Monthly Archives: June 2014

Another Houghton Depot

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When the Marquette, Houghton and Ontonagon Railroad arrived to Houghton around 1883 the line’s terminus was at the eastern outskirts of the city, several blocks distant from downtown. This small wood-framed structure sat along the line at the MH&O’s main rail yard at the base of the hill along College …

Down by the Docks (p6) – The Warehouse District

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The first railroad to find its way to Houghton was the Marquette, Houghton and Ontonagon Railroad, which in 1883 built an extension of its line into the city from its former terminus in L’Anse. Unfortunately this was as far as rail traffic could go, as at that time the bridge …

Down by the Docks (p5)

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Before the arrival of the first swing bridge over the canal, the waterfront area along the 100 block of Houghton’s Shelden Ave was nothing more then a back alley. At that point almost all of the land seen above didn’t even exist, as the original shoreline sat several dozen feet …

A Ramp to Nowhere

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The Copper Range depot was built at the far eastern end of its rail yards, just a short distance from Houghton’s downtown and the bridge to Hancock. While close the depot had a geographic  disadvantage – it was located at the bottom of a steep hillside that bordered the city’s …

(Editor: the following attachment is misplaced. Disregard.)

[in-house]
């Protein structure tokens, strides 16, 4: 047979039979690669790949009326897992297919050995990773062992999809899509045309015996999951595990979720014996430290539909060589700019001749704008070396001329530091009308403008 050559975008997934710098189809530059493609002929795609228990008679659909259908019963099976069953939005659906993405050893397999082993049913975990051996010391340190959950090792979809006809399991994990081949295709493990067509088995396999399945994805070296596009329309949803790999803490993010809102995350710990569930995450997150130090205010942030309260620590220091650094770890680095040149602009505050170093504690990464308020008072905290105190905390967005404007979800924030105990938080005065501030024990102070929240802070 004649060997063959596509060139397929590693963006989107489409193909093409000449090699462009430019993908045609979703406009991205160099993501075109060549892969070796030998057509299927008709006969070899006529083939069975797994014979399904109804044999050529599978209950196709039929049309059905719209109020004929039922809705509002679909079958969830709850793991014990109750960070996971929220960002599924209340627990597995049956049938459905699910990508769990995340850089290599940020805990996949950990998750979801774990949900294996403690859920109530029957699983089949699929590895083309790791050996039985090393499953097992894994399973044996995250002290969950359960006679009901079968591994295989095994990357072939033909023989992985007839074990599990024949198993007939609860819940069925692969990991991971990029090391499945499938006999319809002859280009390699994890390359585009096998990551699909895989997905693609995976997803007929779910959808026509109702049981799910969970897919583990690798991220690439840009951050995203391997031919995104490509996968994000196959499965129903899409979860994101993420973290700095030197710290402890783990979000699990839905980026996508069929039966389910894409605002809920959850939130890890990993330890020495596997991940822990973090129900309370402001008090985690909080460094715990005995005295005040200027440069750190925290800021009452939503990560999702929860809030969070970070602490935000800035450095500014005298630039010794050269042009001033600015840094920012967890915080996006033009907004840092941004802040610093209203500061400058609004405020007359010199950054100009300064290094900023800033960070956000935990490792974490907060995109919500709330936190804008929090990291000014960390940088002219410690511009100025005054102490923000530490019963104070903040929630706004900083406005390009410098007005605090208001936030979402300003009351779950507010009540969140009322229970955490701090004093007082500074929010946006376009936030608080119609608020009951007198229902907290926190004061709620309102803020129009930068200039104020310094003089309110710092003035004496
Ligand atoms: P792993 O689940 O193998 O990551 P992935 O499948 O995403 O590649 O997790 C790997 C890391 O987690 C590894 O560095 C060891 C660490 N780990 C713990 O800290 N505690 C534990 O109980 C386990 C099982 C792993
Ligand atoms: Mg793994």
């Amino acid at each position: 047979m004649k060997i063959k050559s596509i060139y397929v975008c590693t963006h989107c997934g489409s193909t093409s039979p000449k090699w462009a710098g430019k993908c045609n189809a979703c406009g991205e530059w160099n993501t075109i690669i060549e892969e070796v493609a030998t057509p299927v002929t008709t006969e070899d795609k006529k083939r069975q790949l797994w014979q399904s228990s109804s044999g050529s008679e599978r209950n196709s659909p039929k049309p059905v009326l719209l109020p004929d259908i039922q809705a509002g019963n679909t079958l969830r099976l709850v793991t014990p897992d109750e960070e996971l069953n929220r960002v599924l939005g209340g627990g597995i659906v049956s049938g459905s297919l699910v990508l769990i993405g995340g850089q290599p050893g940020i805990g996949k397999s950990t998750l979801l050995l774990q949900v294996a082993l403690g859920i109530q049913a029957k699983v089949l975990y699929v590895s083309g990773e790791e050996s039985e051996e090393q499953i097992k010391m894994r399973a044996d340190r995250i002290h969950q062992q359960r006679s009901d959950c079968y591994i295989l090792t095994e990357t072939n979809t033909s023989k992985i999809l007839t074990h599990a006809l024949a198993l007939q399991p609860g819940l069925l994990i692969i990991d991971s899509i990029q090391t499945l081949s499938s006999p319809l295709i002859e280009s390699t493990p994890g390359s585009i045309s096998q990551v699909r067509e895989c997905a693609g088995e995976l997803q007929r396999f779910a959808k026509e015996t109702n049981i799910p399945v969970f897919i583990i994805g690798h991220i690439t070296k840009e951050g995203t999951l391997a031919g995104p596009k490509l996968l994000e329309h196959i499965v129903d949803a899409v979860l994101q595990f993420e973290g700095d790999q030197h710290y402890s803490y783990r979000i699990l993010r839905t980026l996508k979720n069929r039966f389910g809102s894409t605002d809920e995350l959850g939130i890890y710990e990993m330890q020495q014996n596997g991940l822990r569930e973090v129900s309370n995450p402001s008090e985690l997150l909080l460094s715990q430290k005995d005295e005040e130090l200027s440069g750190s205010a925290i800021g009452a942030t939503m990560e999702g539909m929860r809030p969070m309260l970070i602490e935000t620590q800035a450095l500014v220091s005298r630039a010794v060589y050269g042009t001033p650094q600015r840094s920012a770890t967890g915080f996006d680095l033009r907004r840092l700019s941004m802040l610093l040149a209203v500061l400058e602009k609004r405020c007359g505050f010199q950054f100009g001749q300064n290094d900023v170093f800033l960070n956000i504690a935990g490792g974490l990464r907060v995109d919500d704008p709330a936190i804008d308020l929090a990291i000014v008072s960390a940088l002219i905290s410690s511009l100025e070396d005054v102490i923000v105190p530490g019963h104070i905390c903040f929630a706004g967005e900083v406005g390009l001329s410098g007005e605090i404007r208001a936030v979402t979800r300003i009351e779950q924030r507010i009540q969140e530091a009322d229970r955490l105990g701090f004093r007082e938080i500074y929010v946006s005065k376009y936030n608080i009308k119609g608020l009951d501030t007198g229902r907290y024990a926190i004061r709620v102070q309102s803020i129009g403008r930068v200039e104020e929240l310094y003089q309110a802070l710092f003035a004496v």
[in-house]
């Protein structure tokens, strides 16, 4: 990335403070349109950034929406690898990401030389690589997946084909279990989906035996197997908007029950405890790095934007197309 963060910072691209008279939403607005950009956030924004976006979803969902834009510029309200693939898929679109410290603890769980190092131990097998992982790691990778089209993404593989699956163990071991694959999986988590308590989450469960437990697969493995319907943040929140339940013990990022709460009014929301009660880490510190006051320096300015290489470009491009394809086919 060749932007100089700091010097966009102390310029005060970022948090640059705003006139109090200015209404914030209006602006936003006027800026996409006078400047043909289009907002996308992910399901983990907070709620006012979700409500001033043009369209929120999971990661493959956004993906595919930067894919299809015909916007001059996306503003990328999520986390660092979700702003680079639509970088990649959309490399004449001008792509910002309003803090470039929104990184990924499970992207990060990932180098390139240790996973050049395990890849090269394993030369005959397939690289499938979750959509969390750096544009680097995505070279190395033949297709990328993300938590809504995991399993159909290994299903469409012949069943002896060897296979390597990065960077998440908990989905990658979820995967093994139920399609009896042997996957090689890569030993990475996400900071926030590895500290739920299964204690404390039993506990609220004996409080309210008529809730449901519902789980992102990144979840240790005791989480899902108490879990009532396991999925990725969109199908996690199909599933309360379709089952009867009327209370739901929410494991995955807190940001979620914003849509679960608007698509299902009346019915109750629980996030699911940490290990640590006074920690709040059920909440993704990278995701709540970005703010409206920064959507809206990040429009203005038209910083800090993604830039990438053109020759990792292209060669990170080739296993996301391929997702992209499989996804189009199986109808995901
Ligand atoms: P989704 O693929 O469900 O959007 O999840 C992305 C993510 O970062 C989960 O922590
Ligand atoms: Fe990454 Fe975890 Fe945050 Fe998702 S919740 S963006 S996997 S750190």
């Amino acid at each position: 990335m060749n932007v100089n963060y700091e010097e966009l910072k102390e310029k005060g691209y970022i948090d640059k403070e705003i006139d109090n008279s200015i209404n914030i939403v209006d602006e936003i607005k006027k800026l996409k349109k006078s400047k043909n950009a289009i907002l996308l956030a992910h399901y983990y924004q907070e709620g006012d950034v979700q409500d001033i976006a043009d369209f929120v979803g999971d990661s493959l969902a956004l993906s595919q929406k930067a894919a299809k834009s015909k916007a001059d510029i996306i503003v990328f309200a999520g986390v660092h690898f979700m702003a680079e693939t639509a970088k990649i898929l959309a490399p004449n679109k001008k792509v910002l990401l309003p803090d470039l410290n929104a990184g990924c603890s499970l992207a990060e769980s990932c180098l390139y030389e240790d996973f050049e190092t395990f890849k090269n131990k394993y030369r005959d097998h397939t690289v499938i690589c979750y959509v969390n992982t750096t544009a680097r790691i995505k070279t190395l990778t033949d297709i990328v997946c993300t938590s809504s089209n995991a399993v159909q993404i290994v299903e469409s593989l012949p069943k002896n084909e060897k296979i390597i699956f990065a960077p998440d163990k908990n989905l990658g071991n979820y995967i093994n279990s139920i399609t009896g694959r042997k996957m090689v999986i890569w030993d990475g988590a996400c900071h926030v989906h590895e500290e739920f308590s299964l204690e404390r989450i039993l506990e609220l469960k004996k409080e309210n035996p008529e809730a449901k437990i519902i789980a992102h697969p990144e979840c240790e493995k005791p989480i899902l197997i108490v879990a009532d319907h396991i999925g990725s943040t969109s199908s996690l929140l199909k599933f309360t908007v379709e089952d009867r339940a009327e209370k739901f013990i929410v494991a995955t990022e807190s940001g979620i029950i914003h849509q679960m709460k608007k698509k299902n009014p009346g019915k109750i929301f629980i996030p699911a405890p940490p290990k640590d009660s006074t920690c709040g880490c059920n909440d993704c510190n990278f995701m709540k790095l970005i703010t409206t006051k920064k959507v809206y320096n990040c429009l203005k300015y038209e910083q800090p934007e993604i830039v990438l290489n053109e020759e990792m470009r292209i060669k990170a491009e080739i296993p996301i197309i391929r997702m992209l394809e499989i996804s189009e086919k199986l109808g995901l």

The Copper Range Depot

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When the Copper Range reached its northern terminus at Houghton it built itself a sprawling lakeside rail yard just west the city. It complimented that yard with a passenger depot, but not just any depot. While along the rest of its tracks the company erected rather modest wood framed one-story …

Down by the Docks (p2) – The M. Van Orden Company

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Most people know it simply as “Chutes and Ladders”, a massive mountain of slides and stairways overlooking the Portage on Houghton’s west side. The park’s official name is Kestner Waterfront Park, a large green space that besides the playground also features a swimming beach, large pavilion and a long fishing …

Down by the Docks (p1)

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A pioneering New Yorker by the name of Ransom Shelden was one of the first white settlers to arrive to the Keweenaw – first taking up residence at the mouth of the Portage River in 1847 – a good decade before the village of Houghton or Hancock even existed.  Yet …